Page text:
RNA regulatory mechanism could be targeted to slow AD progression mediated by stress granules

A new research paper was published on the cover of Aging (listed by MEDLINE/PubMed as "Aging (Albany NY)" and "Aging-US" by Web of Science) Volume 15, Issue 10, entitled, "Stress granules sequester Alzheimer's disease-associated gene transcripts and regulate disease-related neuronal proteostasis."

Environmental and physiological stresses can accelerate Alzheimer's disease (AD) pathogenesis. Under stress, a cytoplasmic membraneless structure termed a stress granule (SG) is formed and is associated with various neurodegenerative disorders, including AD. SGs contain translationally arrested mRNAs, suggesting that impaired RNA metabolism in neurons causes AD progression; however, the underlying mechanism remains unclear.

In this new study, researchers Kaoru Sato, Ken-ichi Takayama and Satoshi Inoue from Tokyo Metropolitan Institute for Geriatrics and Gerontology identified numerous mRNAs and long non-coding RNAs that are directly targeted by the SG core proteins G3BP1 and G3BP2.

"In this study, we conducted a genome-wide investigation of the G3BP1- and G3BP2-bound RNAs using enhanced cross-linking and immunoprecipitation-sequencing (eCLIP-seq) in the human neuroblastoma (NB) cell line SH-SY5Y."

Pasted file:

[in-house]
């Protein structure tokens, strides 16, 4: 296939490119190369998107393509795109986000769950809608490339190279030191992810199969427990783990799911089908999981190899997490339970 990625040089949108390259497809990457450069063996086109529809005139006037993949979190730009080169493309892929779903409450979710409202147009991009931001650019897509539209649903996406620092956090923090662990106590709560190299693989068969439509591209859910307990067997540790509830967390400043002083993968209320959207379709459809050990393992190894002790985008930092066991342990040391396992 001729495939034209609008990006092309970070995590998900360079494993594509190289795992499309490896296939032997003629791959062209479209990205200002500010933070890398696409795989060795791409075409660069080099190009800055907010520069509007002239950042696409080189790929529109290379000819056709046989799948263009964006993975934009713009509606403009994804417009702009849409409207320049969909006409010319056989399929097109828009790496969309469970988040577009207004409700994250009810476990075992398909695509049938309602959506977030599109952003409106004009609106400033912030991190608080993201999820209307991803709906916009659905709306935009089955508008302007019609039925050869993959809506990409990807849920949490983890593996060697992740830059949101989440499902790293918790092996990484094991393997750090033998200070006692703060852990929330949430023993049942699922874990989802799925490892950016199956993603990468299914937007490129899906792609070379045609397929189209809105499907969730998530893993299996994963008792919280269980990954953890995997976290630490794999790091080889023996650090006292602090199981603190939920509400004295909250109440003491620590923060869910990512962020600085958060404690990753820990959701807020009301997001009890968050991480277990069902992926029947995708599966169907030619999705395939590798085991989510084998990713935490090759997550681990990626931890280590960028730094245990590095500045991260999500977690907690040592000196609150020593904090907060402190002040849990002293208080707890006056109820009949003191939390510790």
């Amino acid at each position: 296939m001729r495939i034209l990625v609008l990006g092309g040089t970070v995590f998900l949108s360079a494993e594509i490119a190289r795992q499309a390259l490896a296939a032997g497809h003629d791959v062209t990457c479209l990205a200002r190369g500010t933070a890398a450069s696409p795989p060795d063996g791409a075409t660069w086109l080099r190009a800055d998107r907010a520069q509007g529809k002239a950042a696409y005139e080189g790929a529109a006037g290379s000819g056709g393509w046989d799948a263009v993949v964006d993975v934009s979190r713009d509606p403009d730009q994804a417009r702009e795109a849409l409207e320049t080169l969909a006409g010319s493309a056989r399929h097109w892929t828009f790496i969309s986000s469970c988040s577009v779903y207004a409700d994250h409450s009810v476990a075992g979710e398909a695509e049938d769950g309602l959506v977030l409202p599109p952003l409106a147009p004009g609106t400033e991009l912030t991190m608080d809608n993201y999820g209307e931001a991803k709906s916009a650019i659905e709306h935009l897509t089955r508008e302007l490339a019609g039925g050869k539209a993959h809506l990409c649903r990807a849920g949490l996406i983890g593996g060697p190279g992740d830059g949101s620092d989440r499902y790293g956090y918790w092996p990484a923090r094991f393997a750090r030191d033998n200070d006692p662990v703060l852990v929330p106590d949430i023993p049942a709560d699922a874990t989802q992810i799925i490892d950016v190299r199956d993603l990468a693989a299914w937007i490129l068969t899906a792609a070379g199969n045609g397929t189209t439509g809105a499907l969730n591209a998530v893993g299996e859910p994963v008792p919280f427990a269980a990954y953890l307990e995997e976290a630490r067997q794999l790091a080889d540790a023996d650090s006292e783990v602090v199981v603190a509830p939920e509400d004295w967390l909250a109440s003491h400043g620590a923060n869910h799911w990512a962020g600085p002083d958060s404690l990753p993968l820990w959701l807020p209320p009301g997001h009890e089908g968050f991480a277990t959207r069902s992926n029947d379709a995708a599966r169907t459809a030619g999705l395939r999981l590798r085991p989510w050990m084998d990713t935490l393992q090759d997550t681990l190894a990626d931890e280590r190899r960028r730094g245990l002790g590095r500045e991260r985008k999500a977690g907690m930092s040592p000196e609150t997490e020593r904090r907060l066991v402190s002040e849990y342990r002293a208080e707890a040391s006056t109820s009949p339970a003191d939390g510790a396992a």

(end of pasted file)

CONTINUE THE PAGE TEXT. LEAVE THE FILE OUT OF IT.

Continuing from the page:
G3BP1 and G3BP2 redundantly target RNAs before and after stress conditions. The researchers further identified RNAs within SGs, wherein AD-associated gene transcripts accumulated, suggesting that SGs can directly regulate AD development. Furthermore, gene-network analysis revealed a possible link between the sequestration of RNAs by SGs and the impairment of protein neurohomeostasis in AD brains.

"Together, our study provides a comprehensive RNA regulatory mechanism involving SGs, which could be targeted therapeutically to slow AD progression mediated by SGs."

Source:
Journal reference:

Sato, K., et al. (2023) Stress granules sequester Alzheimer's disease-associated gene transcripts and regulate disease-related neuronal proteostasis. Aging-US. doi.org/10.18632/aging.204737.

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